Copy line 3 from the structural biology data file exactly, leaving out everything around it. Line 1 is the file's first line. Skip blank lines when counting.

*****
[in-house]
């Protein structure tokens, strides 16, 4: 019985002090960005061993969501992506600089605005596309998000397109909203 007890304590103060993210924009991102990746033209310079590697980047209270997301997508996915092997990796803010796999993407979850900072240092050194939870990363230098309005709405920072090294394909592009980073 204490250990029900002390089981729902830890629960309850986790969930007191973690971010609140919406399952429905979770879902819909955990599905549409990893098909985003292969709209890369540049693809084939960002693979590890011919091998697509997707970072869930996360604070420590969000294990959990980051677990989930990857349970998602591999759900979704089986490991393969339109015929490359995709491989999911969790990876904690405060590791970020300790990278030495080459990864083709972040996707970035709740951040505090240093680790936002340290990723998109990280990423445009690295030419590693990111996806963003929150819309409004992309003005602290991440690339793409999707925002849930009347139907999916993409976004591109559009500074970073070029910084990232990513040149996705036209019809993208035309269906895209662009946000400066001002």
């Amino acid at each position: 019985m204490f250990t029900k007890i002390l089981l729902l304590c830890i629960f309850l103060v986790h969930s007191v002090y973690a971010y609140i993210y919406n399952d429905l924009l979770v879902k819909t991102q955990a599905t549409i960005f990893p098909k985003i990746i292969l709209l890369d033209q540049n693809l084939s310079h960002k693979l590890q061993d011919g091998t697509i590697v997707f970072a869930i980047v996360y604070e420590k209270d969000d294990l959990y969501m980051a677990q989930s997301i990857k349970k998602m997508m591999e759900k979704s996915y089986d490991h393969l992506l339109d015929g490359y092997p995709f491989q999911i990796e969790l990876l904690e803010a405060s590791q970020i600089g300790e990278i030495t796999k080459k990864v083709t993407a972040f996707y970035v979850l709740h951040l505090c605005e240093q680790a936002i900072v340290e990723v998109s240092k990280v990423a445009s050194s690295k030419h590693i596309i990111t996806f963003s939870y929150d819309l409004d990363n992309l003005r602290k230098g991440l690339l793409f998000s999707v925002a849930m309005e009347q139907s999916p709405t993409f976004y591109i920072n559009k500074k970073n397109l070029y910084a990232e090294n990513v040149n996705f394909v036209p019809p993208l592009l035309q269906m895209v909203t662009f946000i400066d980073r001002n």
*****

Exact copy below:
């Amino acid at each position: 019985m204490f250990t029900k007890i002390l089981l729902l304590c830890i629960f309850l103060v986790h969930s007191v002090y973690a971010y609140i993210y919406n399952d429905l924009l979770v879902k819909t991102q955990a599905t549409i960005f990893p098909k985003i990746i292969l709209l890369d033209q540049n693809l084939s310079h960002k693979l590890q061993d011919g091998t697509i590697v997707f970072a869930i980047v996360y604070e420590k209270d969000d294990l959990y969501m980051a677990q989930s997301i990857k349970k998602m997508m591999e759900k979704s996915y089986d490991h393969l992506l339109d015929g490359y092997p995709f491989q999911i990796e969790l990876l904690e803010a405060s590791q970020i600089g300790e990278i030495t796999k080459k990864v083709t993407a972040f996707y970035v979850l709740h951040l505090c605005e240093q680790a936002i900072v340290e990723v998109s240092k990280v990423a445009s050194s690295k030419h590693i596309i990111t996806f963003s939870y929150d819309l409004d990363n992309l003005r602290k230098g991440l690339l793409f998000s999707v925002a849930m309005e009347q139907s999916p709405t993409f976004y591109i920072n559009k500074k970073n397109l070029y910084a990232e090294n990513v040149n996705f394909v036209p019809p993208l592009l035309q269906m895209v909203t662009f946000i400066d980073r001002n």